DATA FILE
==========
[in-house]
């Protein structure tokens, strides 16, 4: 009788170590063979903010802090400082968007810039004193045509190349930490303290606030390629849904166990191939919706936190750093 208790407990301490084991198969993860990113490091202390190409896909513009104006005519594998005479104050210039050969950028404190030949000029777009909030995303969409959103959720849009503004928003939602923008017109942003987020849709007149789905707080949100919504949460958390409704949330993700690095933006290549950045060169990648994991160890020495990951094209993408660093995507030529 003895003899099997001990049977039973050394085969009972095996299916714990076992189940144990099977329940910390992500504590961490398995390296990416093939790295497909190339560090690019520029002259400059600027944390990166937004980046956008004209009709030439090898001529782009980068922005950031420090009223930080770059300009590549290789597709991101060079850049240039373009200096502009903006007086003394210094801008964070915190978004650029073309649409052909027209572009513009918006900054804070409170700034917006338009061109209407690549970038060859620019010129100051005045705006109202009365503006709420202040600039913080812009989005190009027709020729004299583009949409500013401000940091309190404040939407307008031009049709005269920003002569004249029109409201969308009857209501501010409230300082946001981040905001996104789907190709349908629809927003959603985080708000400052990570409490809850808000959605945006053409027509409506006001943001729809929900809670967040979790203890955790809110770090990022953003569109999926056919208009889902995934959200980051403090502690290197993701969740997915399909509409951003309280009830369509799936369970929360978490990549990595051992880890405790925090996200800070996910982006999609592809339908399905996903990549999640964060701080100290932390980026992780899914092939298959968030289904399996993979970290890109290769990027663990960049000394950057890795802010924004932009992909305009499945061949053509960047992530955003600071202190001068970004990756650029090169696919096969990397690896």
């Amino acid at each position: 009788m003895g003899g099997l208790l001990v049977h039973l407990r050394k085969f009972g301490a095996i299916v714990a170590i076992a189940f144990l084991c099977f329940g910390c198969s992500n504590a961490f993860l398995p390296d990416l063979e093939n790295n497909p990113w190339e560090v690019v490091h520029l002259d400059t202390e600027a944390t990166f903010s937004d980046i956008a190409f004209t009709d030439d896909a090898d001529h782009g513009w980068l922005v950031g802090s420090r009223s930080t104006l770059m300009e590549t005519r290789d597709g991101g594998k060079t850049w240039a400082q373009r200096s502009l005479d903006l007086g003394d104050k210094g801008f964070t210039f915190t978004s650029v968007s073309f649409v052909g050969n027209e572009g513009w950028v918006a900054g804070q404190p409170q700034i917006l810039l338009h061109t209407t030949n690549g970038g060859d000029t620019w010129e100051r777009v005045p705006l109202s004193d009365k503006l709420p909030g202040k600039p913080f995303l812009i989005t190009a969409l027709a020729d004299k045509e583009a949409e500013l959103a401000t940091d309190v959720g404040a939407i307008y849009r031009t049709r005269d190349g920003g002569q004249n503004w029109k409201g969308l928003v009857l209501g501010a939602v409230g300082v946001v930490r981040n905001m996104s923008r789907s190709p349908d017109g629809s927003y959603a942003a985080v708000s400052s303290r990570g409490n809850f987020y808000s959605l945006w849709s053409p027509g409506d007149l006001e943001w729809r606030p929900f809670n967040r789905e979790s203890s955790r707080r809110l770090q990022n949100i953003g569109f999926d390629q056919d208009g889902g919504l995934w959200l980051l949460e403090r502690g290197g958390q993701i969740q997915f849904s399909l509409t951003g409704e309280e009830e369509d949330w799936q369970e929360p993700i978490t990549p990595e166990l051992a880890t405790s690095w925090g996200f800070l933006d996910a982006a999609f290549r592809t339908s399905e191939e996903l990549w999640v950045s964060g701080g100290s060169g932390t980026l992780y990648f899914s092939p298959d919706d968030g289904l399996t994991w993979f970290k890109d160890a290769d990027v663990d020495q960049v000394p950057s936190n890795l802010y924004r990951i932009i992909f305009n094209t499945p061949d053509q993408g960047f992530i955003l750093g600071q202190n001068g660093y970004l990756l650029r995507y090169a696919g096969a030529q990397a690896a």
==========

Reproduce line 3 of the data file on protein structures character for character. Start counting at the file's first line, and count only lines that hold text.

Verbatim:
């Amino acid at each position: 009788m003895g003899g099997l208790l001990v049977h039973l407990r050394k085969f009972g301490a095996i299916v714990a170590i076992a189940f144990l084991c099977f329940g910390c198969s992500n504590a961490f993860l398995p390296d990416l063979e093939n790295n497909p990113w190339e560090v690019v490091h520029l002259d400059t202390e600027a944390t990166f903010s937004d980046i956008a190409f004209t009709d030439d896909a090898d001529h782009g513009w980068l922005v950031g802090s420090r009223s930080t104006l770059m300009e590549t005519r290789d597709g991101g594998k060079t850049w240039a400082q373009r200096s502009l005479d903006l007086g003394d104050k210094g801008f964070t210039f915190t978004s650029v968007s073309f649409v052909g050969n027209e572009g513009w950028v918006a900054g804070q404190p409170q700034i917006l810039l338009h061109t209407t030949n690549g970038g060859d000029t620019w010129e100051r777009v005045p705006l109202s004193d009365k503006l709420p909030g202040k600039p913080f995303l812009i989005t190009a969409l027709a020729d004299k045509e583009a949409e500013l959103a401000t940091d309190v959720g404040a939407i307008y849009r031009t049709r005269d190349g920003g002569q004249n503004w029109k409201g969308l928003v009857l209501g501010a939602v409230g300082v946001v930490r981040n905001m996104s923008r789907s190709p349908d017109g629809s927003y959603a942003a985080v708000s400052s303290r990570g409490n809850f987020y808000s959605l945006w849709s053409p027509g409506d007149l006001e943001w729809r606030p929900f809670n967040r789905e979790s203890s955790r707080r809110l770090q990022n949100i953003g569109f999926d390629q056919d208009g889902g919504l995934w959200l980051l949460e403090r502690g290197g958390q993701i969740q997915f849904s399909l509409t951003g409704e309280e009830e369509d949330w799936q369970e929360p993700i978490t990549p990595e166990l051992a880890t405790s690095w925090g996200f800070l933006d996910a982006a999609f290549r592809t339908s399905e191939e996903l990549w999640v950045s964060g701080g100290s060169g932390t980026l992780y990648f899914s092939p298959d919706d968030g289904l399996t994991w993979f970290k890109d160890a290769d990027v663990d020495q960049v000394p950057s936190n890795l802010y924004r990951i932009i992909f305009n094209t499945p061949d053509q993408g960047f992530i955003l750093g600071q202190n001068g660093y970004l990756l650029r995507y090169a696919g096969a030529q990397a690896a």